Providence Native Turns Random Tweet Into a 4,000-Mile Journey to Help Ukrainians

Some people travel to warmer climes on spring break. Meredith Pearson traveled to Poland to help Ukrainian refugees, raising $34,000 – and counting – along the way.

Meredith Pearson first saw the tweet asking for volunteers on Sunday, March 13.

The next day – not knowing a word of Polish, Ukrainian or Russian – she boarded a plane for Poland to help Ukrainian refugees fleeing from war.

It wasn’t quite the way Pearson expected to spend her spring break. After all, this was the first time in eighteen years that she found herself alone without any responsibilities: Her children were all with friends for the week, and Pearson had plans for some serious closet reorganization.

But something about the tweet from UMass Amherst professor Charli Carpenter resonated with her.

“I looked at it and said, ‘That’s crazy,’ ” says the Providence resident. “But then I thought, ‘Wait. I could actually do that.’ ”

So she contacted Carpenter – whom she didn’t know – bought a plane ticket for Poland and found herself the next day in Przemysl. There, people with vans and SUVs were needed to distribute refugees, medical supplies, food and generators to the Poland/Ukrainian border. After meeting with Carpenter in person, she rented an SUV and got to work.

She filled her car with food, medicine, bandages and 100 first-aid kits, which were put into backpacks and delivered to the front lines. She purchased everything with proceeds from her GoFundMe page, which she created only on Carpenter’s suggestion and emailed to twenty friends and family members.

It blew up.

She initially hoped to raise $1,000. As of March 30, it had raised $34,000, with no signs of slowing down.

Mpearson Moms

A message that Pearson, center, received from two Ukrainian mothers after helping them on their journey. “They were so exhausted and scared and yet they managed these smiles, and this gratitude,” Pearson says.

The second day in Poland, she went to the border town of Hrebenne, where hundreds of people were arriving by cars, buses and on foot. Many had been traveling for days, and most were two or three generations of women and children who had left behind fathers, husbands, sons and friends.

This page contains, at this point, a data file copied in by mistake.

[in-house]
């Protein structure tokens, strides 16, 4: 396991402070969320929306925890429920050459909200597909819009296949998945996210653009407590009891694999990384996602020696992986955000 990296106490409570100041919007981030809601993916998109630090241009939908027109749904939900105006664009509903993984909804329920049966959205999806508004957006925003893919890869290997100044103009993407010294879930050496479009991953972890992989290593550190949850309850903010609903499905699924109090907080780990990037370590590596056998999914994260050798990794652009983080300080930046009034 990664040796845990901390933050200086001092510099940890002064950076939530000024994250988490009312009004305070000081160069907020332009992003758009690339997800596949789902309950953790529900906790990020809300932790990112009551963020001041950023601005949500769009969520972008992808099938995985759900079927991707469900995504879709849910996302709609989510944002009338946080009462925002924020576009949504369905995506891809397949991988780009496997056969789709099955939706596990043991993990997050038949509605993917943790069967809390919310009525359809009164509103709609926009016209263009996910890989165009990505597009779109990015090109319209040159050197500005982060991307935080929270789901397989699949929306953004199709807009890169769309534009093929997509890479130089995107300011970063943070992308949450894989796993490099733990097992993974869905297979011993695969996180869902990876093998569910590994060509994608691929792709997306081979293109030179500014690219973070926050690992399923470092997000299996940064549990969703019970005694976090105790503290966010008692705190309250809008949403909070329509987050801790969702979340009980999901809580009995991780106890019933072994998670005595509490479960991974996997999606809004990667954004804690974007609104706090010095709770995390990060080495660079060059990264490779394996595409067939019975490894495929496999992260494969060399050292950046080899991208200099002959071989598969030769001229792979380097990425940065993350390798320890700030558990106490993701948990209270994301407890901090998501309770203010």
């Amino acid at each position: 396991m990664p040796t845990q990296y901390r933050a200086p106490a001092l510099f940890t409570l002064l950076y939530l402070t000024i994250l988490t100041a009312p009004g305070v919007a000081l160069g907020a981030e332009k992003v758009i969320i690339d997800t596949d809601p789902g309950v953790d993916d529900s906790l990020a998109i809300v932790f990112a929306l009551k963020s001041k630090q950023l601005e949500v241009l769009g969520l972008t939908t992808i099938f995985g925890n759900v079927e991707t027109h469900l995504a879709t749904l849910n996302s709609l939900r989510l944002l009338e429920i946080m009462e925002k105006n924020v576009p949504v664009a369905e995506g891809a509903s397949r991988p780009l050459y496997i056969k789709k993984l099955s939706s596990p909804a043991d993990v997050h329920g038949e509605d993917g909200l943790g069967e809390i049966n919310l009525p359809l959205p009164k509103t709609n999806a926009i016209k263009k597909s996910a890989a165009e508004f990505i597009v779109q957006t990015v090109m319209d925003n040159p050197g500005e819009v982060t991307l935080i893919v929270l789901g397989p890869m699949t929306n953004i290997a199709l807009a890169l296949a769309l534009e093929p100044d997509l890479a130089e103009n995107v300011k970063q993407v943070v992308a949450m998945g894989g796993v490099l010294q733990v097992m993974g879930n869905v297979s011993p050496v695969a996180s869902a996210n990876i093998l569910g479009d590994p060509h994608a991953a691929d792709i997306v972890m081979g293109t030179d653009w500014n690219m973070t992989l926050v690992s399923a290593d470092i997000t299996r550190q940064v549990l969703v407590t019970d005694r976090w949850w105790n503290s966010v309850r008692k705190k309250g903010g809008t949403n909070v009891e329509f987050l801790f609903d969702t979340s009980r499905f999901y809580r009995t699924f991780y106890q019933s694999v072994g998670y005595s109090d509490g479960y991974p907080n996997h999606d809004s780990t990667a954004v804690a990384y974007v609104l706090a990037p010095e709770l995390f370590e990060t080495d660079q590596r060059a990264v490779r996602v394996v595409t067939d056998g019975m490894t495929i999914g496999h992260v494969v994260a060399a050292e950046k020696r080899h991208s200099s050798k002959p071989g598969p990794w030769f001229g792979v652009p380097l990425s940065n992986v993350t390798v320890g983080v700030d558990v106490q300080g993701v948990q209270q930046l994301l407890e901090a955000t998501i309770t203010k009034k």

“They were exhausted and scared, just in a state of trauma and shock,” Pearson says.

The border closed at 9 p.m., but people in line were still crossing over at midnight. Many were families with small children. Pearson invited some back to her small hotel, where the owner welcomed them, giving them hearty meals and a warm place to sleep for the night.

“This way, they didn’t have to go back and sleep in a big gymnasium with their children and elderly moms,” she says. “It was nice for them to have someplace to rest before the next step in their journey.”

She’s stunned by the generosity and kindness of those fleeing their homeland.

Mpearson Poland Center

A center for refugees crossing the border from Ukraine into Poland.

One twelve-year-old girl stayed at the hotel and returned to the border in the morning with Pearson, translating and directing newly arrived families toward supplies and hot food. She met two mothers who had been traveling for two days with two toddlers and a grandmother in tow. They were brought to tears when they heard how many of Pearson’s families and friends back home had donated to her GoFundMe page.

“The refugees couldn’t believe that so many random people were interested in helping them,” she says. “I’d tell them how my friends couldn’t come, but sent money instead to help you, and it brought tears to their eyes every time.

“It gave them great comfort when they were so scared and confused that a community of people had their backs in some small way.”

Pearson is now back in Providence, but her friend and neighbor Lorne Adrain has picked up where she left off, joining the relief efforts in Poland and updating her GoFundMe page on a regular basis. She even got to have dinner with Carpenter, who was in town for a panel at Brown University, Monday night.

“It’s so neat to map out these connections,” Pearson says. “These networks are just expanding and growing and becoming a wonderful supportive web of people who are helping so many people in need.

“It’s so gratifying to see all of this happening, just from seeing one random tweet on the internet.”




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